18 takahē are now roaming the tussock grasslands of Gouland Downs on the Heaphy Track. Takahē Advocacy Ranger Julie takes us behind the scenes of the recent takahē release in Kahurangi National Park.Continue Reading...
Archives For translocations
Kiwi releases attract plenty of media attention, often triggering individuals and groups to consider establishing kiwi in their patch.
Now, new guidelines have been created to help people understand the process and requirements.
DOC Ranger, Liz Maire, explains…
Kiwi releases are good news stories and generate positive and widespread coverage. This media attention often results in a flurry of public enquiries about how individuals or groups can establish kiwi in their local reserve or the bush block at the back of the farm.
The Northland Kiwi Forum Working Group and Kiwis for kiwi identified that, although there are many groups and individuals that aspire to have kiwi in their patch, there was no single resource that outlined the process and considerations for them.
Many individuals described obtaining this information as daunting and confusing.
A guide to establishing new kiwi populations (PDF, 2091K) was developed to fill this gap and provide a first check of the journey they might be embarking upon.
The guide addresses the key considerations of communication, planning and commitment. These are then expanded upon to address:
– Habitat and threat management requirements;
– Identifying kiwi that might be used to establish a new population;
– Key relationships, support and approvals required; and
– Considerations for ongoing management once established.
The Northland Kiwi Forum Working Group in conjunction with Kiwis for kiwi drew upon the experiences and frustrations of applicants and approvers of past translocations in developing the guidelines.
Although drafted with an emphasis on establishing and protecting populations of Northland brown kiwi, the document should also be useful for other kiwi taxa or even other species.
The Northland Kiwi Forum
The Northland Kiwi Forum is a collaboration of agencies, individuals, iwi, community groups, farmers, foresters, and central and local government staff who are actively involved in managing the Northland taxon of Northland brown kiwi on public and private land.
Kiwis for kiwi
Kiwis for kiwi is a non profit organisation that supports the work of more than 80 community groups around the country, providing funding for vital kiwi conservation, breeding and hatching programmes.
Te Papa’s curator of terrestrial vertebrates Colin Miskelly (a former DOC staff member) recently reviewed the history of bird translocations in New Zealand.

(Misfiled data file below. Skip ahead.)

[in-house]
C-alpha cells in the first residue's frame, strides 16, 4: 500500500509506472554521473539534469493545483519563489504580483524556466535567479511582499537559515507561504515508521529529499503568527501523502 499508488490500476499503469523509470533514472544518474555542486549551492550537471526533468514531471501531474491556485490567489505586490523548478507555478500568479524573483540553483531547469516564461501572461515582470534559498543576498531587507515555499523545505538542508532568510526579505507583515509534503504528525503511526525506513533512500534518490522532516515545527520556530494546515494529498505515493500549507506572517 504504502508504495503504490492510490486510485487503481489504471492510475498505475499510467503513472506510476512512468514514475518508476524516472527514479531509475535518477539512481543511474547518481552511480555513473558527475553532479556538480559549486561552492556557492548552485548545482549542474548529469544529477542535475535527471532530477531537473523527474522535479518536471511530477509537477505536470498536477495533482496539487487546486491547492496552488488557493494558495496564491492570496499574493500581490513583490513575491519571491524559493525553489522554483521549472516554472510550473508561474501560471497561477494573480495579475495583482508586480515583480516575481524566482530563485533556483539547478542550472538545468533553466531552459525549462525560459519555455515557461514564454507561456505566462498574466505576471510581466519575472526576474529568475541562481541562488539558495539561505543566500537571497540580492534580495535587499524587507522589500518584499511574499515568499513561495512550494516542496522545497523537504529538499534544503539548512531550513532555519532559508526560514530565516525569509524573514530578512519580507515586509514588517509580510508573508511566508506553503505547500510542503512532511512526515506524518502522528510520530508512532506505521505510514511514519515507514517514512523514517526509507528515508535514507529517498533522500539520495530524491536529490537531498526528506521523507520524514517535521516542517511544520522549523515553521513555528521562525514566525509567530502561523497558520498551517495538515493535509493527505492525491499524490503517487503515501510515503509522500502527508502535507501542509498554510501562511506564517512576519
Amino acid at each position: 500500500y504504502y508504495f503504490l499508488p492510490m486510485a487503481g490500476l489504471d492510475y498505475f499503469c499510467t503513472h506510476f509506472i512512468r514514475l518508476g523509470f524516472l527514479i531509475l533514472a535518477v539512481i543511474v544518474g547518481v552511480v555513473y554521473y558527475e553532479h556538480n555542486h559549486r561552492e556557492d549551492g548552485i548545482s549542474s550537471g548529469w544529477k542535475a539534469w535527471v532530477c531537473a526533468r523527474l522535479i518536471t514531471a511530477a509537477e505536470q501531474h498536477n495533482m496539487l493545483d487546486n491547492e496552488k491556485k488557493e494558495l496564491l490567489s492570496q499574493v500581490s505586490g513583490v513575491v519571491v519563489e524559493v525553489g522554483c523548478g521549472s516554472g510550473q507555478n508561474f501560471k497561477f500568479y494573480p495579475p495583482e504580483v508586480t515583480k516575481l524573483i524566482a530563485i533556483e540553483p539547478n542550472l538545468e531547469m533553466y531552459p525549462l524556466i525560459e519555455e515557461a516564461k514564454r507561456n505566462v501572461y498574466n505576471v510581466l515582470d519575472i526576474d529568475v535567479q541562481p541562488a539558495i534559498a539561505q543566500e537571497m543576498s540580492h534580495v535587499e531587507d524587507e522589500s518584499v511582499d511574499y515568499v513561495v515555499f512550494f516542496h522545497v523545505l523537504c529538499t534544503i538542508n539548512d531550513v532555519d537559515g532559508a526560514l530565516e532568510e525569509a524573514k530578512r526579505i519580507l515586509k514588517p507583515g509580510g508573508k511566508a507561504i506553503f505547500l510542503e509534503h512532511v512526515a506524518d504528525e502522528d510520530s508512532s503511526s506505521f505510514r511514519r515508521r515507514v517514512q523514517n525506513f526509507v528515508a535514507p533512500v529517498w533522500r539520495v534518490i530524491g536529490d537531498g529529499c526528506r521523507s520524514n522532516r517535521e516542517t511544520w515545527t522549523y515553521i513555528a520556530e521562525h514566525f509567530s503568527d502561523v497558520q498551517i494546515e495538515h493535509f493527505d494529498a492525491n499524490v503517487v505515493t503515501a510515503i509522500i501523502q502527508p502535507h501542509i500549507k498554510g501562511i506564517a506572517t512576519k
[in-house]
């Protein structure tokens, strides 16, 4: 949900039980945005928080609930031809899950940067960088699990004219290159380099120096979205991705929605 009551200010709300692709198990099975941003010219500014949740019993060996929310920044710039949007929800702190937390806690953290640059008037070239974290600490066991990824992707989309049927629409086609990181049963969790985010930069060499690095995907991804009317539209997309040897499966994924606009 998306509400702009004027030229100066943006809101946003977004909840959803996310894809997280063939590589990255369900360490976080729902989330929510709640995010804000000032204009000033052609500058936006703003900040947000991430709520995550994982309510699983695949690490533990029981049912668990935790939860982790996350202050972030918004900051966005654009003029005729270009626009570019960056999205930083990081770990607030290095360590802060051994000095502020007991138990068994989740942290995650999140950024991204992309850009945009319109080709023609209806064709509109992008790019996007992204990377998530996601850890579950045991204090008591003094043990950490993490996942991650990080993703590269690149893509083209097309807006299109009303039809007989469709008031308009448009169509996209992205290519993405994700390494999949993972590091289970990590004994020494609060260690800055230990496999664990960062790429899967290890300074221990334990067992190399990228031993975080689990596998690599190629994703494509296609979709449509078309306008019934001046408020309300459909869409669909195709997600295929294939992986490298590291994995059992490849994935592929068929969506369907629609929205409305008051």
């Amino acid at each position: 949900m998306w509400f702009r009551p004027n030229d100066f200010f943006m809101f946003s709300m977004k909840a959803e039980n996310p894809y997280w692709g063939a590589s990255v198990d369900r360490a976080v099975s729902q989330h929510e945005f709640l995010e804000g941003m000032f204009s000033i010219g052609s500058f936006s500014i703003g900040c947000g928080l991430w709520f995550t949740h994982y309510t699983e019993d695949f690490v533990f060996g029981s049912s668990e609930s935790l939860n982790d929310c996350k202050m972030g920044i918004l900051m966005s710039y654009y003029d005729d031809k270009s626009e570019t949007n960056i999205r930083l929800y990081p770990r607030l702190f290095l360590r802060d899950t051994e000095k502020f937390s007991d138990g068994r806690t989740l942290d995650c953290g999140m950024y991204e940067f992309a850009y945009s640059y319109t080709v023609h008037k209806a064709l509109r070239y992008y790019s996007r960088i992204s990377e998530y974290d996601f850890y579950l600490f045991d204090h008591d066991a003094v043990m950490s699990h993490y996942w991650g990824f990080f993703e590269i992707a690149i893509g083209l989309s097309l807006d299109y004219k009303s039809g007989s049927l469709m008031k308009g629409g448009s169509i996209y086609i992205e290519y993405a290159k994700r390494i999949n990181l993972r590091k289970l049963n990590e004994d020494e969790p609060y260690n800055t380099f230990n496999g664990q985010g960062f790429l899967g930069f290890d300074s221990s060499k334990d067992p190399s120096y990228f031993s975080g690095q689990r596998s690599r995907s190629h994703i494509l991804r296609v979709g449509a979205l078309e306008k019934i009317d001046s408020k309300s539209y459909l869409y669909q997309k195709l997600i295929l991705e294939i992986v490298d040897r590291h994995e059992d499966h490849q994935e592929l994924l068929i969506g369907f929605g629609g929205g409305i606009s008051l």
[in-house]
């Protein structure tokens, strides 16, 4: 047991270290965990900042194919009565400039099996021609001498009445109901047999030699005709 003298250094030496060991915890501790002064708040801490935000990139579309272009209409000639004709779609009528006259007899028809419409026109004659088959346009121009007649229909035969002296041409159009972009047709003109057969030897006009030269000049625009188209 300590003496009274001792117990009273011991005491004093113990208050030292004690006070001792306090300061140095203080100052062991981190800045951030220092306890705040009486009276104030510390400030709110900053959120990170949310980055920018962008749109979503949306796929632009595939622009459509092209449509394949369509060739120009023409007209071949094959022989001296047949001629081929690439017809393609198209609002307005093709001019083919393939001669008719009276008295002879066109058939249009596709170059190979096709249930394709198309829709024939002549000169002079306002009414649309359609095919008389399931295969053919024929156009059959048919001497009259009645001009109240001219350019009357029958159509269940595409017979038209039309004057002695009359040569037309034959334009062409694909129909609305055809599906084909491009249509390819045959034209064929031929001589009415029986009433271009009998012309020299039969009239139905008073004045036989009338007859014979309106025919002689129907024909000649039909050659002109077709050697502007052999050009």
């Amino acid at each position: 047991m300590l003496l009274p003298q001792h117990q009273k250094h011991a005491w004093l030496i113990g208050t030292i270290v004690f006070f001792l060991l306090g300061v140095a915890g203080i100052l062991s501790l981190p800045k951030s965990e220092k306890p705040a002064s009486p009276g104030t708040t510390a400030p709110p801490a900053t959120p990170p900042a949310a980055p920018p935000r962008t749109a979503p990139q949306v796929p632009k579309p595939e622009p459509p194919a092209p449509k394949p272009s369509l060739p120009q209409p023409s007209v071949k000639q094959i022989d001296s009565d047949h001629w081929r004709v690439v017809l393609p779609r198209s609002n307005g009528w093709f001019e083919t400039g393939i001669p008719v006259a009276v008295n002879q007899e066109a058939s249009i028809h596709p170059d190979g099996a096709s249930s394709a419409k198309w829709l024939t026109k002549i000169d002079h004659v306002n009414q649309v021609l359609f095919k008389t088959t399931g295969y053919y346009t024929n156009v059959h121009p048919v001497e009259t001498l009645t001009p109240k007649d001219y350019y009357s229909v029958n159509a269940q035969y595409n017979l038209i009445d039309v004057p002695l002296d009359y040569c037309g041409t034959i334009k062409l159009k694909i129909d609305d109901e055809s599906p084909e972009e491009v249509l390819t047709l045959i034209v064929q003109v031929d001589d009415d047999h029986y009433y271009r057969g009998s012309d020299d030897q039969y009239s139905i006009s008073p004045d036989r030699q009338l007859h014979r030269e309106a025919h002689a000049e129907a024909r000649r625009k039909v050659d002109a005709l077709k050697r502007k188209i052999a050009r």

Colin co-authored a paper with former DOC scientist Ralph Powlesland, which will be published in the journal Notornis. Here, Colin provides a potted history of bird translocations before and after the formation of DOC.
“New Zealand conservation managers have rightly gained world renown for preventing the extinction of many critically endangered birds. One of the main tools in the species conservation toolkit has been translocation—particularly to islands with few or no introduced predators.
“The history of New Zealand bird translocations dates back 150 years to Sir George Grey’s releases of kiwi and weka on Kawau Island,” says Colin.
“However, the first concerted efforts were by Richard Henry on Resolution Island when he attempted to rescue Fiordland kākāpō and kiwi from invasive stoats in 1895–1903.
“Few bird translocations were attempted (or successful) for the next 60 years, until a young Wildlife Service officer began trials with North Island saddlebacks early in 1964.
“Later that same year, the techniques and expertise that Don Merton and colleagues had developed on Taranga/Hen Island were used in a desperate effort to rescue South Island saddlebacks from extinction.
“The invasion of the South Cape islands (Taukihepa, Rerewhakaupoko and Pukeweka) by ship rats in 1964 was a turning point in New Zealand conservation. The saddlebacks were rescued, but the extinction of South Island snipe and bush wren were pivotal in the Wildlife Service taking a more proactive approach to species conservation,” says Colin.
“During the next 23 years (through to the formation of DOC in 1987), at least 125 bird translocations were undertaken, with 18 species moved successfully. High profile successes included translocation of the entire world population of black robins (7 birds!) from Little Mangere Island to neighbouring Mangere Island (in the Chatham Islands) in 1976–77.
“There has been an explosion in the number and diversity of translocations attempted since DOC’s creation—including over 280 translocations of 49 different bird species. The main driver for this huge increase in translocation effort has been the development of island and mainland pest control techniques, including development of predator-resistant fences.
“Mainland restoration has allowed many more New Zealanders to have a direct involvement with species translocations. Community-based restoration groups have proliferated, and they now generate the bulk of species translocation proposals.
“Over the first 25 years of DOC, staff have participated in a paradigm shift from them doing the bulk of species conservation work, to the current situation where DOC staff support and encourage community-led initiatives.”
Do you know of any community-led initiatives is your area? There are hundreds of community conservation projects working in partnership with DOC around the country. Join an existing one in your region or start your own.